Open for Business
If ever New York has seen a transformation, it's in Bushwick.
Annie Block -- Interior Design, 9/1/2011 8:08:00 PM
If ever New York has seen a transformation, it's in Bushwick. The Brooklyn neighborhood got its name from a Dutch word for forest. Soon cleared for farmland, the area was a stronghold of industry and affluence by 1900, as symbolized by the mansions of brewery owners. By the 1970's, however, Bushwick had declined into a graveyard of abandoned buildings. But thanks to Department of Housing Preservation & Development initiatives and such pioneers as Cayuga Capital Management, transition is in the air. Cayuga has developed two adjoining warehouses on busy Wyckoff Avenue, hiring Andre Kikoski Architect to convert them into the Wyckoff Exchange, a 10,000-square-foot commercial building befitting Bushwick's new arty, edgy buzz.
"We chose Andre because we knew he'd do something unusual but not arrogant," Cayuga principal Jamie Wiseman says. As if on cue, Andre Kikoski admits wondering, at first, How do we create iconic architecture in an emerging neighborhood, without knowing who the tenants will be? He began by hitting the books, notably The Andy Warhol Diaries, since Bushwick reminds him of ‘70's SoHo. He and staff then went out, armed with cameras. "Shoot anything of interest," he told them. When the collage of results coalesced on his studio's pinup wall, it instantly became clear that metal, tough and industrial, should dominate the Wyckoff Exchange facade. But how? While ruminating, he gutted and connected the warehouses to create "white-box retail" for potential tenants. (They're now a wine shop and a health-food store-soon to be joined by Radio Bushwick, a music venue that Kikoski is also designing.)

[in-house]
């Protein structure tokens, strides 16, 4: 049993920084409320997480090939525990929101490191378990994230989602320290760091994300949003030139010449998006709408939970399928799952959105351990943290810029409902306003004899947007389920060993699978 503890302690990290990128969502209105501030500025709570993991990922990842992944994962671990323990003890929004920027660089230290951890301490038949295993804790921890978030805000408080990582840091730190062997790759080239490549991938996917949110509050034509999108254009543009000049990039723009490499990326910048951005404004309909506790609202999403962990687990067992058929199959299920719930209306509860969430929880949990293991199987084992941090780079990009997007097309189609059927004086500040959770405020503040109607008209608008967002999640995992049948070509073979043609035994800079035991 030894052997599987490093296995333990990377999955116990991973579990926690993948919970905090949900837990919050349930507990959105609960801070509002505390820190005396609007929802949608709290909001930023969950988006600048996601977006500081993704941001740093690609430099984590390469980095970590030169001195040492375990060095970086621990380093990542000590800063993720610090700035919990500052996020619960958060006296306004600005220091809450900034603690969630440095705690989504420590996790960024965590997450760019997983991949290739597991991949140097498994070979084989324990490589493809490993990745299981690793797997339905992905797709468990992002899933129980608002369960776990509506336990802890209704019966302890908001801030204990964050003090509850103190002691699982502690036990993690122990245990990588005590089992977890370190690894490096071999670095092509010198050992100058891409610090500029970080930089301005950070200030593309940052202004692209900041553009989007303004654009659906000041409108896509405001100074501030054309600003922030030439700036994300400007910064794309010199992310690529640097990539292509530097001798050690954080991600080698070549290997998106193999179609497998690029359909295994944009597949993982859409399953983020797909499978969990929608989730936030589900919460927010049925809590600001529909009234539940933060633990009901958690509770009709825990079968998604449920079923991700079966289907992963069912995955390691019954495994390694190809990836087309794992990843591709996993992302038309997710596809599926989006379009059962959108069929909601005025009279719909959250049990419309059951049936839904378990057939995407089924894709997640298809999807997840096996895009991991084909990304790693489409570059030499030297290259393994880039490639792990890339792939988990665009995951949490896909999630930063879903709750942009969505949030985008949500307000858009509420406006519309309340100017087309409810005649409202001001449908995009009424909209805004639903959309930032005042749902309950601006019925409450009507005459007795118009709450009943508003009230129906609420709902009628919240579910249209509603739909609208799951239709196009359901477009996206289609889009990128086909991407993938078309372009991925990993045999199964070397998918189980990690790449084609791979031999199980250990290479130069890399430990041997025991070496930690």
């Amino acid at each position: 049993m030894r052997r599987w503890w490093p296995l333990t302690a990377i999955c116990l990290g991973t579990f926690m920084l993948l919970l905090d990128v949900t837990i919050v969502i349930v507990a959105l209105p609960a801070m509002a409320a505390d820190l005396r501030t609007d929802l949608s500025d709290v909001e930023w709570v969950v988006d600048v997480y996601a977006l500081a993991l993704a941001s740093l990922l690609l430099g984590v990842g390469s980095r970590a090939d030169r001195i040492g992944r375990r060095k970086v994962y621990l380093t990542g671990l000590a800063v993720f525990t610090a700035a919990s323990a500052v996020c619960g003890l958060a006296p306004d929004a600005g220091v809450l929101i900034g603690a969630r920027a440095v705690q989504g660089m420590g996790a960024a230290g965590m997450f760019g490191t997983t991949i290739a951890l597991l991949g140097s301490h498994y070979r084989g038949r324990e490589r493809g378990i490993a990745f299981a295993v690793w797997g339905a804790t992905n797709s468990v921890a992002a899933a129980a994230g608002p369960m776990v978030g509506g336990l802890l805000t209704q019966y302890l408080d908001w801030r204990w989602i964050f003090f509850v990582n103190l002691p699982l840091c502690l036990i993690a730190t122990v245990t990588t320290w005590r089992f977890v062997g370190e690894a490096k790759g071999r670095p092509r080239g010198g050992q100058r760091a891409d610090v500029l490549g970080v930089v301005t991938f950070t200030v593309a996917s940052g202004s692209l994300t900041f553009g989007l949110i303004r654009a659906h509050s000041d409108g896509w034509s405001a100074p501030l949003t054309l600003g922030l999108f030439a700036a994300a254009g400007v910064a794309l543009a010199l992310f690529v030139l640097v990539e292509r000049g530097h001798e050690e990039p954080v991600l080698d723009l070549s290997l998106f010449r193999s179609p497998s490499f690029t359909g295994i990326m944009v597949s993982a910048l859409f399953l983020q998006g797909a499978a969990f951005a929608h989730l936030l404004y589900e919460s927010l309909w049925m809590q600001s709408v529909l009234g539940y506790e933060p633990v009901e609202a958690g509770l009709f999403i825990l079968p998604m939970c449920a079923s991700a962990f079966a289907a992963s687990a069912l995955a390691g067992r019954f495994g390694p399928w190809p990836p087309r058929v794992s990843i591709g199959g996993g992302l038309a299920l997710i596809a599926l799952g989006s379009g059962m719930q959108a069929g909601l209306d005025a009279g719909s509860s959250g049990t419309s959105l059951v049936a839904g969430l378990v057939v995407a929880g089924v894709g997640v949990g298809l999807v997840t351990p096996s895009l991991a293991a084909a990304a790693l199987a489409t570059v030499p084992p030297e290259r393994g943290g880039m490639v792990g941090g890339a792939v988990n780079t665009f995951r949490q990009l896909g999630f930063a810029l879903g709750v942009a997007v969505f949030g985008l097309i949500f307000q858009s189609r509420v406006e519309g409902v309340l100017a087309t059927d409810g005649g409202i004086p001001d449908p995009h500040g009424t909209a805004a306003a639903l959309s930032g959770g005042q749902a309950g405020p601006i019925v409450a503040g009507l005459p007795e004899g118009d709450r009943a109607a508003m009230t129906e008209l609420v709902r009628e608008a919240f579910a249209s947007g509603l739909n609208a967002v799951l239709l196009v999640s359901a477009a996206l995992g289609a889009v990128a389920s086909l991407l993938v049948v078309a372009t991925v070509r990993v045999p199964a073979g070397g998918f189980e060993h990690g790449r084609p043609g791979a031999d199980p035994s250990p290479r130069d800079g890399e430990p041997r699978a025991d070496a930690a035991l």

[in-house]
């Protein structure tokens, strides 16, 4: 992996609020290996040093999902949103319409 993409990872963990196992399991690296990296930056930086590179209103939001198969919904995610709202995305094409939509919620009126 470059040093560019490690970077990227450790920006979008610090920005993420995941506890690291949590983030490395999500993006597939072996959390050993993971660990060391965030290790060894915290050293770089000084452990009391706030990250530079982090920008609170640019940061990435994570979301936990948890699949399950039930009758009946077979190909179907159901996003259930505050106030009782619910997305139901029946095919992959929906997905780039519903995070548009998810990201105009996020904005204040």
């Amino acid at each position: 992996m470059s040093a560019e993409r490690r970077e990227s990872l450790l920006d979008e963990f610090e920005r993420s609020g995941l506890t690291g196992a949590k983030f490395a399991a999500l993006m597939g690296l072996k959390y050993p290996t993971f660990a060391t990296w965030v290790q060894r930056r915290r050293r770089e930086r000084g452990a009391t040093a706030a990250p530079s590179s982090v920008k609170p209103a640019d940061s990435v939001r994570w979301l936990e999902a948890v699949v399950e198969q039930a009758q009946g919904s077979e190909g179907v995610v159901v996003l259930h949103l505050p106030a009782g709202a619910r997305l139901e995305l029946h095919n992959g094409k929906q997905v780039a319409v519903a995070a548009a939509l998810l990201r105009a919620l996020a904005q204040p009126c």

For the exterior, he decided on Cor-Ten steel bifold doors, a marriage of his favorite material and his intrigue with a system he'd seen at airplane hangars and warehouses. He backed the Cor-Ten steel with stainless and, for texture and rhythm, dotted both layers with laser-cut holes. To avoid being "too orderly for the neighborhood," he explains, he made the holes in the outer layer irregular. Light and shadow now dance magically across a rusty expanse on which, of course, tagging occurs. "But graffiti can be scraped off, and the metal rusts over," Kikoski notes. "It regenerates." Just like the neighborhood.
Photography by Francis Dzikowski/Esto.